Amie Snow

Amie Snow, director of curriculum and instruction at the Appalachian State University Academy at Middle Fork, greets two young students as they enter the school for Open House on Aug. 22. Snow is a two-time graduate of Appalachian and her NBCT credential includes a generalist/middle childhood certification.

BOONE — Appalachian State University has been recognized — for the fourth consecutive year — as a national leader for the number of Reich College of Education alumni who are National Board Certified Teachers.

The university topped the National Board for Professional Teaching Standards’ 2019 list of “Top 50 Alma Maters by Total Number of NBCTs,” with 2,057 alumni having earned the national credential to date.

Additionally, North Carolina continues to lead the nation in the number of teachers who have become NBCT — 22,653 educators have earned the certification since 1987. In 2019, 710 North Carolina teachers gained the endorsement.

“We are proud to lead the nation’s public and private universities and colleges with the highest number of alumni with the National Board certification credential,” said Melba Spooner, dean of Appalachian’s RCOE. “Our alumni place an intrinsic value on being leaders in their field.”

“We also help lay the foundation for a commitment to life-long learning through an initiative of pairing our nationally board-certified alumni with our preservice teachers during student teaching, which in turn creates a connection for our alumni to give back to the university and the profession,” she said.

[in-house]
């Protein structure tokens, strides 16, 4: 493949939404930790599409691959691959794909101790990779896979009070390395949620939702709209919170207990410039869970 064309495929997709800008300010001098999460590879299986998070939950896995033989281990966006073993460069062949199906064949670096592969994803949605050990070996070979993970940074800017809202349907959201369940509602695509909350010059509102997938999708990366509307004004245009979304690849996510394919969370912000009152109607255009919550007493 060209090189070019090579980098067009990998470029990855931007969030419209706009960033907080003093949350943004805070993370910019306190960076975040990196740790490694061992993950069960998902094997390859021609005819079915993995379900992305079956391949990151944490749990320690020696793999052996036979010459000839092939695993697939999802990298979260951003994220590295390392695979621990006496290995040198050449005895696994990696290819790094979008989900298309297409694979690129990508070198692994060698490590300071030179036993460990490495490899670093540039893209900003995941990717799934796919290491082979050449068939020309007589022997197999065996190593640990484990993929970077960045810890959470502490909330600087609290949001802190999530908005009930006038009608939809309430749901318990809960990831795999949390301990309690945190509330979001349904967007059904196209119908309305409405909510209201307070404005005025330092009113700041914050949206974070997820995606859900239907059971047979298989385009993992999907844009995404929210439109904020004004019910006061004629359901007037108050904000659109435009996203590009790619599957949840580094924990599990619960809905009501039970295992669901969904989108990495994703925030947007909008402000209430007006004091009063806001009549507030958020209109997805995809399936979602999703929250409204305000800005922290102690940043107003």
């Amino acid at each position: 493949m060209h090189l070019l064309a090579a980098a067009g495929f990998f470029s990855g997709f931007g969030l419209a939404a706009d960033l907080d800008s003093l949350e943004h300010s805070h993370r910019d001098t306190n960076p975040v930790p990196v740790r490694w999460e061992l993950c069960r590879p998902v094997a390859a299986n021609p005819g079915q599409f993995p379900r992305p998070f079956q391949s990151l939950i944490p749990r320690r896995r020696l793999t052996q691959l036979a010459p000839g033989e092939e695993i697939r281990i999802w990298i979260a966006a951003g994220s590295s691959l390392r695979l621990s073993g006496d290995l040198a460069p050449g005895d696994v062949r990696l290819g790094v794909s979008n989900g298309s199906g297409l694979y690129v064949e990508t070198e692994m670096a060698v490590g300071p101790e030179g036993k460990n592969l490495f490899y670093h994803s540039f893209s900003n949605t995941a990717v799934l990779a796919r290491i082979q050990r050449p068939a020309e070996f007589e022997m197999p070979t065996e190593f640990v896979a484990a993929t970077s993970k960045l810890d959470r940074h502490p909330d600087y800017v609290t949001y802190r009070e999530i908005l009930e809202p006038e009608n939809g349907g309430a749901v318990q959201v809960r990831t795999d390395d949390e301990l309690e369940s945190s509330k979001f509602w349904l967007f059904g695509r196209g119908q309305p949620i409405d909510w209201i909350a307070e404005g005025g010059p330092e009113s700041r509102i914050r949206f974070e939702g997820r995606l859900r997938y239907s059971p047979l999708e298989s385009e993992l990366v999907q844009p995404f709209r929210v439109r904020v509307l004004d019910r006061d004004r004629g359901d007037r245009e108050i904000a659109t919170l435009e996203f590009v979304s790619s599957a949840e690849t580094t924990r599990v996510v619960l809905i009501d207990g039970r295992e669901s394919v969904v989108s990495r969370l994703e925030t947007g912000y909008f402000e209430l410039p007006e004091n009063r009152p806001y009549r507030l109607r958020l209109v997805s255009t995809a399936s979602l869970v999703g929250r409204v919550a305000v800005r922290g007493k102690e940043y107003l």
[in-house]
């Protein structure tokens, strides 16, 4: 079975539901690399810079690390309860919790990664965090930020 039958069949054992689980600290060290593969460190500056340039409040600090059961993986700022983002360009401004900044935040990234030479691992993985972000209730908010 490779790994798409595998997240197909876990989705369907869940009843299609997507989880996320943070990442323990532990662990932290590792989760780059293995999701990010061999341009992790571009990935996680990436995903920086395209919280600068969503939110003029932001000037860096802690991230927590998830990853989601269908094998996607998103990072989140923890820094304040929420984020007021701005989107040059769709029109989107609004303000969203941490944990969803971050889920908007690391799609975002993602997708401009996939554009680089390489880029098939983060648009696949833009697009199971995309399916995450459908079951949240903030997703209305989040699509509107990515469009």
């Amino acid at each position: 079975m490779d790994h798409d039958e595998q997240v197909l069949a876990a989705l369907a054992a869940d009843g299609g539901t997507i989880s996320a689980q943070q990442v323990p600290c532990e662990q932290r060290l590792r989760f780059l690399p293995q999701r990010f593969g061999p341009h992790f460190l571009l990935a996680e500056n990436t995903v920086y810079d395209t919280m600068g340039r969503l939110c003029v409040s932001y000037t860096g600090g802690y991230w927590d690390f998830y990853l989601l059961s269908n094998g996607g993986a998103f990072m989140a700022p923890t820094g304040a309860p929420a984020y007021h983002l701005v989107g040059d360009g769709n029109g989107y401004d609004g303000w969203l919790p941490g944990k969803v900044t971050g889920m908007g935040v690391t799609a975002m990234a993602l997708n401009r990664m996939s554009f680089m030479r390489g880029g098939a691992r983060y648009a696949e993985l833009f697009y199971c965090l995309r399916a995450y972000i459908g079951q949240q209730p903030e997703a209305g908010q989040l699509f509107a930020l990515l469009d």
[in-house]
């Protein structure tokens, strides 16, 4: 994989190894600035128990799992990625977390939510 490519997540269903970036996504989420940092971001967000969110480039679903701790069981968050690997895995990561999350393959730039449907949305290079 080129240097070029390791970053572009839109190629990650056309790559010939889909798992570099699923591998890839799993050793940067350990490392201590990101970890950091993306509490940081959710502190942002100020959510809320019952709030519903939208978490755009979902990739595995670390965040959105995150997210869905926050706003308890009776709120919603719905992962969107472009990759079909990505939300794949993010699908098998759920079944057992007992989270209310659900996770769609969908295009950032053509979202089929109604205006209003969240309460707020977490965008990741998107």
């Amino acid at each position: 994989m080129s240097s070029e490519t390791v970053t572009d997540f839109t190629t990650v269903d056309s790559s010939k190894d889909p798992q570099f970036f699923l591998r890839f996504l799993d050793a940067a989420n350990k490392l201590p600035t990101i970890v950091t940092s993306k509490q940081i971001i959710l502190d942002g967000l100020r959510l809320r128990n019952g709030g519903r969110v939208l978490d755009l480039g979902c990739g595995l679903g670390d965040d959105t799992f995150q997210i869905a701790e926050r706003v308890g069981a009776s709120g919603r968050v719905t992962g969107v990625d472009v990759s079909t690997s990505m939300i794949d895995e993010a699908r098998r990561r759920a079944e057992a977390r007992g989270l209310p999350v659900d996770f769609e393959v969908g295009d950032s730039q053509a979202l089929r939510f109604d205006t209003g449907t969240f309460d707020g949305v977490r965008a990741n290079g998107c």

The national certification is based on a rigorous performance-based assessment that typically takes from 1-3 years to complete and measures what accomplished teachers and counselors should know and be able to do.

Nationally, 3,831 teachers earned certification in the 2018–2019 academic year, raising the total among all states to nearly 126,000. In addition, 4,783 teachers nationally achieved recertification, including 1,421 board-certified teachers in North Carolina.

North Carolina accounts for nearly one-fifth of all teachers nationally who are certified by the teaching standards organization. Nationally certified teachers also account for a larger percentage of the total teaching force in North Carolina than any other state, with more than one of every five having earned the credential.

Appalachian was founded in 1899 as a teachers college and continues to have one of the largest teacher education programs in the state. School systems in all 100 counties of the state employ at least one graduate of Appalachian’s RCOE.

To learn more about the Reich College of Education at ASU, visit www.rcoe.appstate.edu.

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